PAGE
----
On many stretches of VT 9 the road travels close to unmovable landforms, such as ledges, and to waterways, such as the Deerfield River and Whetstone Brook.
The 46.96 mi. of Vermont Route 9 from the Chesterfield, N.H., bridge west to the New York State border has been around in one form or another since the 1760s.
VT 9 — officially the Molly Stark Trail through the entirety of its length in southern Vermont — is part of a key east-west route between Portland, Maine, and Albany, N.Y.
While the traffic on VT 9, designated a National Scenic Byway in 1995, has evolved over the centuries from slow-moving horse-drawn freight wagons to speeding trailer trucks, the route of this highway has improved little over the years — and it has been a constant source of aggravation for people who use it and the people who live along it.
The Commons, a Windham County, Vt., news source, reported that is the context behind the current $28 million improvement project on approximately 12.5 mi. of VT 9 from Edward Heights in West Brattleboro to Sun and Ski Road in Wilmington.
Fixing 10-Year-Old Flood Damage
Work on the VT 9 improvement project began the second week of September by the primary contractor, Pike Industries Inc., of Belmont, N.H., according to Vermont Agency of Transportation (VTrans) Project Manager Matthew Bogaczyk.
A fact sheet from VTrans noted that the two-year building effort will reduce damage from potential floods at five specific locations along VT 9 beginning near Mile Marker 8 in Marlboro to Mile Marker 3.5 in Brattleboro.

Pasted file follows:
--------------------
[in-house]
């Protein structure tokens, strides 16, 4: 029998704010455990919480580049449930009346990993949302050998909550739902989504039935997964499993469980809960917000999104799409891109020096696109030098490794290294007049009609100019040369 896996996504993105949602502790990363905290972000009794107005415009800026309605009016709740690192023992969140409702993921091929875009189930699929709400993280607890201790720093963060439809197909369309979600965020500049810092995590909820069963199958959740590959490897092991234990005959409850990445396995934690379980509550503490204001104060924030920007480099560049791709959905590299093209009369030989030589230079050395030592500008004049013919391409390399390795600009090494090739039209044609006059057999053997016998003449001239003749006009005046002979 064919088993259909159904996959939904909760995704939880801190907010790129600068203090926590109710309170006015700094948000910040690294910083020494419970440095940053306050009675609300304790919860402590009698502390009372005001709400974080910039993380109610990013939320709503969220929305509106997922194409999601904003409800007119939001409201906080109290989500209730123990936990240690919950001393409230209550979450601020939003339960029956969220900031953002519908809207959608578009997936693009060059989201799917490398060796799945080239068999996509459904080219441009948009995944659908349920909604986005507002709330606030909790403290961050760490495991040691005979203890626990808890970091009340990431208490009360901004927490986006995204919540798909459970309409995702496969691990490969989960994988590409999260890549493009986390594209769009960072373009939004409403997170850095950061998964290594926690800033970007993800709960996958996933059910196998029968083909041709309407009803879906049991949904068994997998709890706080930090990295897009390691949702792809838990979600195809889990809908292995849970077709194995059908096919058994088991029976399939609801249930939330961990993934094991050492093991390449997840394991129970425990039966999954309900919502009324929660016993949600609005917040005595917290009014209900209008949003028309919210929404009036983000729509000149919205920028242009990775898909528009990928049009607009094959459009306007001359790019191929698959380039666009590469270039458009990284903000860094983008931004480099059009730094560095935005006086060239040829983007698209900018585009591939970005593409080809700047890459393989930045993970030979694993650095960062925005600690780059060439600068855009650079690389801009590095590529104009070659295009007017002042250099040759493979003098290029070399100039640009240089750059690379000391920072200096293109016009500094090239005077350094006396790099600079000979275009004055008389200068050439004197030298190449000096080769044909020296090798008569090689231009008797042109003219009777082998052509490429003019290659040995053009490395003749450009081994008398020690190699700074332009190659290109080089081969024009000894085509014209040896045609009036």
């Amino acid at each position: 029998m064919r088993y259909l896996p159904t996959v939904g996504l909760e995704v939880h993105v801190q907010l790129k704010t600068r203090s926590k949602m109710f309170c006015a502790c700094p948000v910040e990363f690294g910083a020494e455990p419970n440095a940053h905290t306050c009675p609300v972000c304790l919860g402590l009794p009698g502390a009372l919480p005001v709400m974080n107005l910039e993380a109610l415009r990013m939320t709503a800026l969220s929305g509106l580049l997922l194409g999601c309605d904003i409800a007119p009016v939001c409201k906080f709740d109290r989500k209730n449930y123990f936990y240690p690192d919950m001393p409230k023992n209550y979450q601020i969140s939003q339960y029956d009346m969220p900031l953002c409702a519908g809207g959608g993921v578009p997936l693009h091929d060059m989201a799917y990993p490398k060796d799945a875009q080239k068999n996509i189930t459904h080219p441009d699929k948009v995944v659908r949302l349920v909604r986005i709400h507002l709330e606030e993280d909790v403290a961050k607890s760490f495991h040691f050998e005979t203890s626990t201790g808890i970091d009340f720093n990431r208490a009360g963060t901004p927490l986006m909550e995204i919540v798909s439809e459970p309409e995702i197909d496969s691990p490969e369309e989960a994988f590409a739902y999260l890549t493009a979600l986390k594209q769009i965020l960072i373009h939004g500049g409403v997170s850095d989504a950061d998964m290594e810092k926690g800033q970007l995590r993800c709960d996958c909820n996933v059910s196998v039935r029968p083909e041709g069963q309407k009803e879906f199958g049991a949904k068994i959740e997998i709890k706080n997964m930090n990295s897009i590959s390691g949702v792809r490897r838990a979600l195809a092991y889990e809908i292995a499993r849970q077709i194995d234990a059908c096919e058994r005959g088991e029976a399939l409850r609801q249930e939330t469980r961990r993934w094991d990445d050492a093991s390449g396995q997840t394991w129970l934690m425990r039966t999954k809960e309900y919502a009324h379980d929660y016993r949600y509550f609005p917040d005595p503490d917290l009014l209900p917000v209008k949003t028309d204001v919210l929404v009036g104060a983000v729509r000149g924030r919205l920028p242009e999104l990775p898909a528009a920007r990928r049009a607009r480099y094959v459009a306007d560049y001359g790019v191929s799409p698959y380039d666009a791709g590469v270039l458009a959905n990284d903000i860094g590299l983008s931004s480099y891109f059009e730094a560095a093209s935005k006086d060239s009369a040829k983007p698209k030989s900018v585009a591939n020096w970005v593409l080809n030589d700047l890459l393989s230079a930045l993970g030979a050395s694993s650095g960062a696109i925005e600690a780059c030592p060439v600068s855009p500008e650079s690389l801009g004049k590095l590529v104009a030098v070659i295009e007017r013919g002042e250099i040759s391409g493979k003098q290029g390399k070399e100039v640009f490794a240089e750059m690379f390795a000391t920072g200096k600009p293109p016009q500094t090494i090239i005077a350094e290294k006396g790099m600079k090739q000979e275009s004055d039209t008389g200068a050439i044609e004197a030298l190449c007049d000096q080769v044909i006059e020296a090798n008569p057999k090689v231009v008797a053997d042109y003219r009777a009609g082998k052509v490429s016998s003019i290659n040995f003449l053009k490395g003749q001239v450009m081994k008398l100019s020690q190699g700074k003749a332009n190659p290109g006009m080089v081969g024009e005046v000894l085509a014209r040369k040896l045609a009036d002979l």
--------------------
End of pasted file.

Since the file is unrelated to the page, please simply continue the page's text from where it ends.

Among the improvements scheduled for this section of the roadway, according to VTrans, are "armoring and constructing flood shelves along the road bank, creating access to a floodplain to reduce stream power and realigning the river channel to improve flow through an existing bridge."
The work will create permanent fixes for the sections of the highway that were destroyed by flash flooding during Tropical Storm Irene in 2011. Considerable damage was caused along VT 9, where the storm washed away several roadway segments between Marlboro and West Brattleboro. Destruction of the highway also occurred through the heart of Wilmington.
The result was that the entire 35-mi. stretch of roadway between Woodford and West Brattleboro was closed for nearly three weeks due to Irene.
In all, VT 9 was among 450 mi. of state highways that were damaged by the storm. It took a combination of VTrans crews, private contractors, and the Vermont National Guard to reopen the highway and other key east-west roads in southern Vermont, including VT 103, VT 11 and U.S. Highway 4.
"New gravel will be placed in some areas along the corridor to improve banking" during the repaving, according to information VTrans shared on the Marlboro community Facebook group.
"Additional work will include the replacement and maintenance of existing guardrail runs, some culvert replacements, [and] ditching and center line rumble strip [CLRS] installations where criteria have been met," noted the VTrans post.